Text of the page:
Without assigning blame, the doctors indicated there was no way this level of dehydration was possible within 24 hours (since she'd been home from the other clinic).
Upon morning I contact the other clinic (Coosa Valley Equine Center) to receive her full medical records. Her diarrhea had started much earlier in the week. I was never once informed of the diarrhea. I asked if they had run blood work once her diarrhea had started and they said yes. I asked for the results, given that no blood tests showed up on my detailed bill. The blood results given to me were hand written.
I have every.single.reason to believe Coosa Valley Equine Center 100% missed the boat on Olivia's care. The photo, as seen in my post below, shows a significant amount of diarrhea in her tail as she's walking out of their clinic. Upon arriving at UGA she was immediately placed in isolation, as they didn't know the cause of her diarrhea. Her entire stay at Coosa Valley Equine Center she remained in general admission. UGA repeated fecal tests several times to ensure she didn't have contagious diseases, Coosa Valley Equine Center never did this.
My horse will never return to that clinic again. I fear for every horse in that clinic. Not only do I feel the medical care given there is poor, I also feel they severely lack precautions in the spread of contagious diseases. Olivia had a textbook case of colitis that was NEVER recognized by Coosa Valley Equine Center. They were administering high doses of bute and antibiotics to a horse that was just a part of a horrific barn fire. Three for three on causes of colitis. Why they didn't take REAL blood tests is beyond me. Why they didn't give fluids to a horse with raging diarrhea is beyond me. Why they didn't tell me she had diarrhea is beyond me. WHY THEY SENT HER HOME with raging diarrhea is BEYOND ME.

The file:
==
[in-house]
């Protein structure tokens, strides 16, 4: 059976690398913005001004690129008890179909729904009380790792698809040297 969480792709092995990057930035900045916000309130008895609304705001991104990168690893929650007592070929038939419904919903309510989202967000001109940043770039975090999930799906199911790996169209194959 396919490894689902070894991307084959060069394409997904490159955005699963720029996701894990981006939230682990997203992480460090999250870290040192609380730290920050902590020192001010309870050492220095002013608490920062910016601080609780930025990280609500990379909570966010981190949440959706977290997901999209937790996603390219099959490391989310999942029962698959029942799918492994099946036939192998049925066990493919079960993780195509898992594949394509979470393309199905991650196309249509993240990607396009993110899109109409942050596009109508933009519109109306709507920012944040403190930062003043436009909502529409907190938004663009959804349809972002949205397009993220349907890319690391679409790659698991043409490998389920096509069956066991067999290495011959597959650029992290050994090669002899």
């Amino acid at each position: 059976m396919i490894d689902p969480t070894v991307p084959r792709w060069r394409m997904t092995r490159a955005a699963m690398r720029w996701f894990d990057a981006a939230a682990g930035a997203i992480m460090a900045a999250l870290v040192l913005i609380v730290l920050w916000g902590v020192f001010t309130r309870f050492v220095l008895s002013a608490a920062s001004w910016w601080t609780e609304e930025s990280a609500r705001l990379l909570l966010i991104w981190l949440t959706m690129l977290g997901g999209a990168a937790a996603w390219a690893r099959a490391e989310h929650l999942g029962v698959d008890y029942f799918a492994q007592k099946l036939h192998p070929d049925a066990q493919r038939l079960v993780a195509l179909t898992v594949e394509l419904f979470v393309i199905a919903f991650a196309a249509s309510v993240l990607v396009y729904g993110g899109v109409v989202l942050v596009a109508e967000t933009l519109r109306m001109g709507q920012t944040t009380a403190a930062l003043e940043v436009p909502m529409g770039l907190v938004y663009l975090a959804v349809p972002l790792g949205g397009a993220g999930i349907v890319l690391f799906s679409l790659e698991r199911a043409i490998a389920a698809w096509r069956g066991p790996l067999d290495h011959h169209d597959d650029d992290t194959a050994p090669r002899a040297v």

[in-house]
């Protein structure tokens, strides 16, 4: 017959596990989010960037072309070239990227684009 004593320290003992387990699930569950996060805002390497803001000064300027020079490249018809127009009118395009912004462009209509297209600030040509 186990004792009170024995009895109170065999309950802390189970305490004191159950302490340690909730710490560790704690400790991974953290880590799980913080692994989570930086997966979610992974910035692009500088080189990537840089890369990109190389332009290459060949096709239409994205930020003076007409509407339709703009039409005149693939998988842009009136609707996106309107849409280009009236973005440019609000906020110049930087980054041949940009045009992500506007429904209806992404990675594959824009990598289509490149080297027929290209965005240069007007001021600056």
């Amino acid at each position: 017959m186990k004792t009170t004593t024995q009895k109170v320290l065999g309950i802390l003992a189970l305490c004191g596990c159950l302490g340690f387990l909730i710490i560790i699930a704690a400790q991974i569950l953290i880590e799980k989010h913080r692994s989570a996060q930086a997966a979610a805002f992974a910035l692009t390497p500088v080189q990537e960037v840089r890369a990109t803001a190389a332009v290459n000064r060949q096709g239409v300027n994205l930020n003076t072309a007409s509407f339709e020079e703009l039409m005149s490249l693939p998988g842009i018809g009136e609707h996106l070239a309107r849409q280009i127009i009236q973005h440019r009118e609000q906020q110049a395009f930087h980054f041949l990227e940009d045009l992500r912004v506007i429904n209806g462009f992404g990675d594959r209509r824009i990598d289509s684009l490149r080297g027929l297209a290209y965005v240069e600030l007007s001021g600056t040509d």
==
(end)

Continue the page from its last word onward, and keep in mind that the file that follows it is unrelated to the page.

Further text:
Because of the neglect of Coosa Valley Equine Center, Olivia spent 4 weeks total at the University of Georgia fighting for her life. She survived and recovered from severe dehydration, severe kidney damage that shouldn't have rectified itself, and a prolapsed rectum all from her severe colitis case.
We are now five months into recovery. It has been a long journey of healing but my miracle baby has once again overcome the worst. There were several times the doctors said "a normal horse would be dead right now, but she's fighting so hard we're still having to sedate her." They say you know when a horse stops fighting...and I am so so so glad my baby has never reached that point.
She is a sassy, strong, whole-hearted fighter that is truly on this earth for a purpose.
|Isolation at UGA. She had ice on for 24/7 for 4-5 days|
|Before she went off hay permanently|
|One of my many visits|